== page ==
When the Dallas Cowboys started the 2019 offseason, they did not have many glaring needs. After reaching the divisional round of the playoffs before being eliminated by the Los Angels Rams, Dallas looked set up to bring most of their talent back and retool for a playoff run in 2019.
The one position that had a clear question mark was slot receiver. Seven-year Cowboys player Cole Beasley was entering unrestricted free agency, and his return seemed less than likely. In his seven years in Dallas, Beasley became one of the better slot men in the NFL.
In his best season in 2016, Beasley caught 75 passes for 833 yards and five touchdowns. In 2018 the former SMU product was the second-most targeted receiver on the team. At seasons end he had 86 targets which turned into 65 catches for 672 yards, and who could forget his game-winning touchdown catch against the New York Giants in Week 17.
Beasley also led the NFL in separation rate for receivers in 2018.
The decision of what to do with Beasley was a tricky one. Quietly he had become one of the Cowboys most reliable players, and he also was rarely hurt. He played in at least 15 games in every season since 2014, and he and quarterback Dak Prescott had a good rapport. Beasley seemed to always be open and was always there if Prescott needed someone to connect with on third down. In his Cowboys’ career, Beasley caught a remarkable 116 passes for 1,287 yards on third down alone.
At 30-years-old, the Cowboys did not seem inclined to offer Beasley a high-dollar, long-term deal, and on March 12 he moved on and signed a four-year, $29 million dollar contract with the Buffalo Bills. Not signing Beasley to a four-year deal was a smart move by Dallas, but it left them with a hole at slot receiver.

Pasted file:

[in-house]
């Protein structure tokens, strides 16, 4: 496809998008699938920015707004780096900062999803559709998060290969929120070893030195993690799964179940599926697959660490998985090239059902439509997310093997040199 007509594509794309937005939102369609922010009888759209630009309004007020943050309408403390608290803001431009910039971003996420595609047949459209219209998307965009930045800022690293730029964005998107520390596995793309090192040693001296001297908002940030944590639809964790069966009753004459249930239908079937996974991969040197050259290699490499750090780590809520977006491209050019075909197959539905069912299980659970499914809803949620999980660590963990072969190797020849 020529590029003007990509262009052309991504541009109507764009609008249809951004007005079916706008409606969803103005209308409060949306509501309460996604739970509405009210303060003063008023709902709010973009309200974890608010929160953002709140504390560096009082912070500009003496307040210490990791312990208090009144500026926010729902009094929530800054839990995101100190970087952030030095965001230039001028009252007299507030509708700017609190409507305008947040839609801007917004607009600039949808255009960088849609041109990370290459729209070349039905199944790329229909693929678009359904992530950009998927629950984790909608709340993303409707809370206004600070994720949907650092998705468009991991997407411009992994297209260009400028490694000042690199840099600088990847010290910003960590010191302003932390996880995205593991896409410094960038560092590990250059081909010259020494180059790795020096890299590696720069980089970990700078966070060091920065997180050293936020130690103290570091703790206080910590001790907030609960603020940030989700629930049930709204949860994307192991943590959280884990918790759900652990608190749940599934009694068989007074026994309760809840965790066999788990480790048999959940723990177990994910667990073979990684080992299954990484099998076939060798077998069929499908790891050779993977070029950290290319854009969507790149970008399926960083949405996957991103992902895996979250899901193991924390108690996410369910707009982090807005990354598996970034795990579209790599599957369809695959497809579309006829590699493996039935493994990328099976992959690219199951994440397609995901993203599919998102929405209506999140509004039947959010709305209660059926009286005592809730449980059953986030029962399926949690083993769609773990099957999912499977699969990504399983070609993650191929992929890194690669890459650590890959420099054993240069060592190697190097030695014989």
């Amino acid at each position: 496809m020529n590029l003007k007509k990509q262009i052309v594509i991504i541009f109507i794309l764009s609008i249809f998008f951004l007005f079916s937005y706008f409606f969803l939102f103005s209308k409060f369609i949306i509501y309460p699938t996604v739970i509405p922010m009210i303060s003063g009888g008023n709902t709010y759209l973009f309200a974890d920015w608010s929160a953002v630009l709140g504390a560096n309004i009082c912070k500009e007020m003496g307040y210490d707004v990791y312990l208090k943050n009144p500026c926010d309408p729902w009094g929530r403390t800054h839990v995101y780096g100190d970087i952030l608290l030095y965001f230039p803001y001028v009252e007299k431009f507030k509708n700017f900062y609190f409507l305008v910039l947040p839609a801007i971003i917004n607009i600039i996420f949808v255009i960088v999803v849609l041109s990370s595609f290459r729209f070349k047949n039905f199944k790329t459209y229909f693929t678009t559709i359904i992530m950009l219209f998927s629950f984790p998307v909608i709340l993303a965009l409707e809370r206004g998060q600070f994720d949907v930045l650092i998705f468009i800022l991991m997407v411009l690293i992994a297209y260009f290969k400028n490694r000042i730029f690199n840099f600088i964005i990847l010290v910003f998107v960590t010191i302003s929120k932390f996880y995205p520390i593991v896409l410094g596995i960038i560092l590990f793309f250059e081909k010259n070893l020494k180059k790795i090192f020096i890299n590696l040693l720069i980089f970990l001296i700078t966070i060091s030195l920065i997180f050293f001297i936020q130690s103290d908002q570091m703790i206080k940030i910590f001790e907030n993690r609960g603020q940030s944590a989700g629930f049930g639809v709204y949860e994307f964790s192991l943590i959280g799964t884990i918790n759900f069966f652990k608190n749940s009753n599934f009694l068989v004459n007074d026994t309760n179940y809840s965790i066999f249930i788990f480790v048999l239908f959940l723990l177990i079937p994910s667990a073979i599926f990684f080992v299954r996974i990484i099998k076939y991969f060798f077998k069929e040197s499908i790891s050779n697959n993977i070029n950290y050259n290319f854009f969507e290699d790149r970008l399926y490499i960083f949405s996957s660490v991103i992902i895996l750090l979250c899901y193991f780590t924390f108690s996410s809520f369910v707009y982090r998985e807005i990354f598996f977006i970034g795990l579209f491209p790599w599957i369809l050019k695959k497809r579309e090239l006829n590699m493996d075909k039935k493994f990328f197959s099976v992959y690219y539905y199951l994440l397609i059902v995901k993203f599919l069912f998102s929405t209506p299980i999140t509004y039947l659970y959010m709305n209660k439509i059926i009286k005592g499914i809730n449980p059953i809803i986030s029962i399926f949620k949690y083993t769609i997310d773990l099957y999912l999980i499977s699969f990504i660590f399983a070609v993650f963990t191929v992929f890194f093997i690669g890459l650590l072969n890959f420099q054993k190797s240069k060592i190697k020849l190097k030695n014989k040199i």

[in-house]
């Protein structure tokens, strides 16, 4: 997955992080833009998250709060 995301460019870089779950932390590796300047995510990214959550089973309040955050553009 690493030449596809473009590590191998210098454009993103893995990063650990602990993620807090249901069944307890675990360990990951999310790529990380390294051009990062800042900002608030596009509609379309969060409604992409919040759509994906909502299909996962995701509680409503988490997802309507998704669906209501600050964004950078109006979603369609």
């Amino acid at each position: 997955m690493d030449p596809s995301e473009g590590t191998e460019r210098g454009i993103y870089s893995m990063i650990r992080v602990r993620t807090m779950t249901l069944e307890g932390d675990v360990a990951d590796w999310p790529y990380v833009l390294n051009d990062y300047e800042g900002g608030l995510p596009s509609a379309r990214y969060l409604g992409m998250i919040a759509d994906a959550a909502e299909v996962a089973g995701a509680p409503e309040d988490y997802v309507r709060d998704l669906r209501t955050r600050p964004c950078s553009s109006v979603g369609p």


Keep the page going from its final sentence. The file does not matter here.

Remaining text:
The Cowboys wasted no time filling this void, as just seven days after Beasley’s departure, Dallas signed veteran receiver Randall Cobb to be their new slot man. Dallas replaced the guy who played the second-most percentage of snaps in the slot in the NFL in 2018 with the guy who led the NFL in that percentage.
First, in 2018, the top two receivers in slot percentage (who saw any significant volume of snaps) were Randall Cobb (86.4%) and Cole Beasley (85.9%).— Zac Reed (@tacitassassin13) July 18, 2019
What piqued my interest is that Cobb could effectively replace Beasley in Dallas... (I may have to rethink my Cobb-snobbery.)
Cobb is an eight-year pro and has had many ups and downs in his NFL career. Despite not always being able to stay healthy, when he is on the field he produces. According to PFF, Cobb hadn’t posted a season with a receiver grade below 73 since his rookie year through the 2017 season.
How Randall Cobb has graded throughout his career so far pic.twitter.com/Xnc38qtrSz— PFF (@PFF) April 19, 2018
Cobb’s 2018 campaign was hamstrung by a hamstring injury. He was able to appear in just nine games, catching 38 passes for 383 yards and two touchdowns. This was the first time since 2013 that Cobb had not registered at least 60 catches and 600+ yards in a season.
Despite the drop in his numbers, he still was productive when on the field. In the nine games he played, he caught three or more passes in eight of them and averaged a little over ten yards per catch. In the first game of 2018 when he seemed to be at his healthiest, he caught nine passes for 142 yards including a 75-yard touchdown pass that ended up being the game-winner.
Aaron Rodgers hits Randall Cobb for the CLUTCH 75 yard touchdown pic.twitter.com/6CpscSeCRS— FanDuel (@FanDuel) September 10, 2018
The play below perfectly exemplifies the difference between Beasley and Cobb. Beasley was always a guy who, despite being able to get open, was pretty pedestrian when it came to yards after the catch. Cobb is a different animal in that regard. He has made a career of making big things happen after he catches the football. As for replacing his production on third down, Cobb actually has been better in his career, catching 129 passes for 1,832 yards, 17 touchdowns, and a 14.2 yards per reception average.
The big question mark for Cobb is health. If he is able to stay on the field, he is a clear upgrade over Beasley. His ability to make things happen after the catch, and versatility to runt he ball occasionally make him extremely valuable to Dallas. Now we just have to see if he can stay on the field.